In February of 2009 I loaded up GarageBand and tried to learn how to record myself singing and playing. I wrote a blog post at the time that ended with “Neither version is particularly good, but I had fun.”  And that sort of summed up what I was doing.

In March I posted this:

I purchased a refurb Mac Mini for the studio and have been setting it up over the past few days.  I think it’s going to help me a lot to have a dedicated system in the studio (a term I use loosely since it’s really just an extra bedroom with a couple of guitars and a mixer).  I’ve been testing things out and I think I’m going to be quite happy with the Mini

I began re-interpreting songs by my friends in the band Sha-Pink.  Their songs are…. odd, to put it gently.  Here’s an example:

By July I had recorded four of their songs, which they featured on their podcast (or “Oddcast”, as they called it). I think that made me a Sha-Pink tribute band.

So there I was – learning how to record and working away on cover songs. Then January 2010 came around and I sent an email to Darrin from Sha-Pink.

Convince me I need to participate in RPM2010.  It scares the hell out of me, and I have no idea how I can do it, but… I think I have at least three songs I can flesh out already.

He wrote back quickly:

You have to do it because it’s WAY FUN. Who cares if you don’t cross the finish line? Less than a third of the bands do.
If the sun rises tomorrow and Letter 17 is not registered to participate in the 2010 RPM challenge, the dead shall walk the earth in search of fresh tasty brains. You don’t want to be responsible for that.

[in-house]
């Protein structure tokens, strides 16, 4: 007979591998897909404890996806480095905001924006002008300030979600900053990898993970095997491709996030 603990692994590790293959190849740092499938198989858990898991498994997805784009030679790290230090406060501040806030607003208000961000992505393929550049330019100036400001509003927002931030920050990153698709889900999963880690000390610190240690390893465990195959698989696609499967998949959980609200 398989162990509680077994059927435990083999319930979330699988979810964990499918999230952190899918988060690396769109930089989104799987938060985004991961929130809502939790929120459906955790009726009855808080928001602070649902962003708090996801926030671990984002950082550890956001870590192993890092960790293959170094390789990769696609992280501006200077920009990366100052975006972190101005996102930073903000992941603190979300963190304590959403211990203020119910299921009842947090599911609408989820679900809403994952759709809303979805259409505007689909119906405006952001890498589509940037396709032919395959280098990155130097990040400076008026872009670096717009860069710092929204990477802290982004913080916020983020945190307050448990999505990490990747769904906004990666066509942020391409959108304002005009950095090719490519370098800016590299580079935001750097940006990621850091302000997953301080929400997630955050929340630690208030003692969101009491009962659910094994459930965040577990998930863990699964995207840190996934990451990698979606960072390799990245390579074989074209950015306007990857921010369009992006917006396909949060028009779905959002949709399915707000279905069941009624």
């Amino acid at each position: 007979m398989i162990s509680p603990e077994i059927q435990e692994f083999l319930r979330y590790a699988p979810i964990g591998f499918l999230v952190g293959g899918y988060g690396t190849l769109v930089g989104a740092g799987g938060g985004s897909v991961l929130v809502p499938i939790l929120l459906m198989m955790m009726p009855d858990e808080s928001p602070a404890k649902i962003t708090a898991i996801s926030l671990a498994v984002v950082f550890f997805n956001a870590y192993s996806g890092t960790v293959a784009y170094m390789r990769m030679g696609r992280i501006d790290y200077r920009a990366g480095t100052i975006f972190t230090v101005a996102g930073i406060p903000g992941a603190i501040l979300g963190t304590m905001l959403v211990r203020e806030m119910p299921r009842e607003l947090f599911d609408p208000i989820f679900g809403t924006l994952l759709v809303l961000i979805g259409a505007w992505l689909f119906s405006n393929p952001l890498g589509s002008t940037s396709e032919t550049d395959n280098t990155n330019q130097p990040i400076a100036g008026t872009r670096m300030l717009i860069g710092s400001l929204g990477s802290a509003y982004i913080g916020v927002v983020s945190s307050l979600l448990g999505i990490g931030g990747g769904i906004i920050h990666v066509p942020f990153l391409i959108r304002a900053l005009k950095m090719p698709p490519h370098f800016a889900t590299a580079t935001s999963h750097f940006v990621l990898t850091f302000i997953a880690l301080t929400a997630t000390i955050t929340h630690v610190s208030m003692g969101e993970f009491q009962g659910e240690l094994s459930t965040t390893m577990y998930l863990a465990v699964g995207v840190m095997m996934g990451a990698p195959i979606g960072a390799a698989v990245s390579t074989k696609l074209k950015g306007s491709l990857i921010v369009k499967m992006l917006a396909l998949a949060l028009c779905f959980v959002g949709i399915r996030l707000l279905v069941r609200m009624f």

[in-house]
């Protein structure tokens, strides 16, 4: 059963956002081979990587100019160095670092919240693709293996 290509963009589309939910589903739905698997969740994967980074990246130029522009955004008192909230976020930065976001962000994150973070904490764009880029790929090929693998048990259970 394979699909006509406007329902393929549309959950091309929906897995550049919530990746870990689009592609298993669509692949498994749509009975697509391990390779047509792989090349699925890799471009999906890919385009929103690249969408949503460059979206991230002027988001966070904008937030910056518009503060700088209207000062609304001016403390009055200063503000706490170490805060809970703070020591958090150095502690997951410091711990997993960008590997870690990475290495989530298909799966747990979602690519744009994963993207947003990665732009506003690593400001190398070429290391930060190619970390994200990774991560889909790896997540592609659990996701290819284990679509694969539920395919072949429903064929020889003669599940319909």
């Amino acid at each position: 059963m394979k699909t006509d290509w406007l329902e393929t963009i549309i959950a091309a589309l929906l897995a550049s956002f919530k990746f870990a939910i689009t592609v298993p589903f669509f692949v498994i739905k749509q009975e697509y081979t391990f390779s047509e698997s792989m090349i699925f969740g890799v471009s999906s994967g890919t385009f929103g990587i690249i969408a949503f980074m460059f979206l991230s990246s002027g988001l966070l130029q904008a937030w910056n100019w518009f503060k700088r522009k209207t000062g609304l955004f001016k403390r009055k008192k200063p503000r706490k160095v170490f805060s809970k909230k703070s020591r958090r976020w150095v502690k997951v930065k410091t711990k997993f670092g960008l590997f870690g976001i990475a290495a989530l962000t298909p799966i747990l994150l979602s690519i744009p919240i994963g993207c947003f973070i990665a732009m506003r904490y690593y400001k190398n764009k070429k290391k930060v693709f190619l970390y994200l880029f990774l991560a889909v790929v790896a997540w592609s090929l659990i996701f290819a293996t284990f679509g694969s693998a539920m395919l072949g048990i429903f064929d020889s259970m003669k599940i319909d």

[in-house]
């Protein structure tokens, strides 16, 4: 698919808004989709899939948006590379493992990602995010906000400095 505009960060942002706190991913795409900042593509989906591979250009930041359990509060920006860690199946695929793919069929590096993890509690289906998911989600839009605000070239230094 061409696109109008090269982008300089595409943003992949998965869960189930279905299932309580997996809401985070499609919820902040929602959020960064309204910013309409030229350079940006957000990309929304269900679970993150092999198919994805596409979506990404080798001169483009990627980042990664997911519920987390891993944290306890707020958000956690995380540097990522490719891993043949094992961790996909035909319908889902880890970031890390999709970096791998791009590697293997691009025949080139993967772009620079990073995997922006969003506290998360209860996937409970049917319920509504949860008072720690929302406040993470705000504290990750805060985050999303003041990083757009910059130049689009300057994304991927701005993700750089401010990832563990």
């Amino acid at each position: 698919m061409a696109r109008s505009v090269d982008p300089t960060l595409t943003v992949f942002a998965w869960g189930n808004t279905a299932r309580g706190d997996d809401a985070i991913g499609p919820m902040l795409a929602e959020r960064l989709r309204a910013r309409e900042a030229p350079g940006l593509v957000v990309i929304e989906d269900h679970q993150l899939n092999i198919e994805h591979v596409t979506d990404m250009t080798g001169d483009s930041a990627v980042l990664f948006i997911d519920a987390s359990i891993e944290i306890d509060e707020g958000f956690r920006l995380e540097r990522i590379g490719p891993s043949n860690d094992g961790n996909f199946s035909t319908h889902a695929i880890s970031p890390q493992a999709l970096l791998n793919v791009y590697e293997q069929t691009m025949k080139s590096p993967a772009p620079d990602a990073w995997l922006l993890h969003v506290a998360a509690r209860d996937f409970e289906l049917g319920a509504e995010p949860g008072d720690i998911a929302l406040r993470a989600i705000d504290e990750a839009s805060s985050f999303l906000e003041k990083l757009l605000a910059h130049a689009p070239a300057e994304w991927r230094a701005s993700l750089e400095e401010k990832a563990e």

He was right. I didn’t want to be responsible for the zombie apocalypse  So I signed up.

In the first 15 days of February I wrote 13 songs, 11 of which appeared on my eventual album. I learned that I could write. RPM2010I also found an amazing community of supportive people who would read my blog posts about my new songs and give me encouragement and feedback. One person reached out to me and asked for the tracks to one of my acoustic songs. He sent it back to me the next day with layered background vocals.  Another time I made a comment about how listening back to one of the songs I’d just written made me feel like a real musician. I received a response of “That’s because you are a real musician.”

On Sunday evening, February 28, I packaged up my completed CD and mailed it off to Portsmouth, New Hampshire.  I had completed The RPM Challenge.  On the morning of March 1, I handed a CD to THE WIFE and she finally had a chance to hear what I had been working on all month.  You see, not only had I not written many songs over the years, THE WIFE had only heard me sing a very few times.  And here I was handing her a music CD with 35 minutes of original music on it.  She listened on her drive to work and wrote to tell me that she liked it and was proud of me.  I surprised her.  I also surprised myself.

I’ve now participated in six RPM Challenges, and I’m about to start number seven. I’ve met and worked with people from around the world, from a guitarist in Spain to a bass player in Canada. I’ve sung along with lovely ladies in Cornwall and Texas. I’ve worked with people in San Francisco and New York.  I made friends with a drummer at work and we formed what we actually call a band, although I still don’t sing in front of others. We’ve since added another vocalist and guitarist from Phoenix. And remember that guy who added backing vocals to one of my songs the first year? He’s recorded with me nearly every year, singing and playing keyboards. He lives in Canada. We’ve never spoken to one another, but we’ve worked together on music for years.

So that all makes for a fine story about how I found a musical community, but that’s not really what this is all about.  RPM fundamentally changed me.  It took me from talking about what I wanted to do to actually doing it. My signature on the RPM forums says it all:

I wrote 5 songs in 25 years. Thanks to RPM 2010, I wrote 13 more in 15 days and used 11 of them for my album. My wife had heard me sing maybe 3 times in 17 years. Then I released an album. So I basically went from zero to 60 in a month.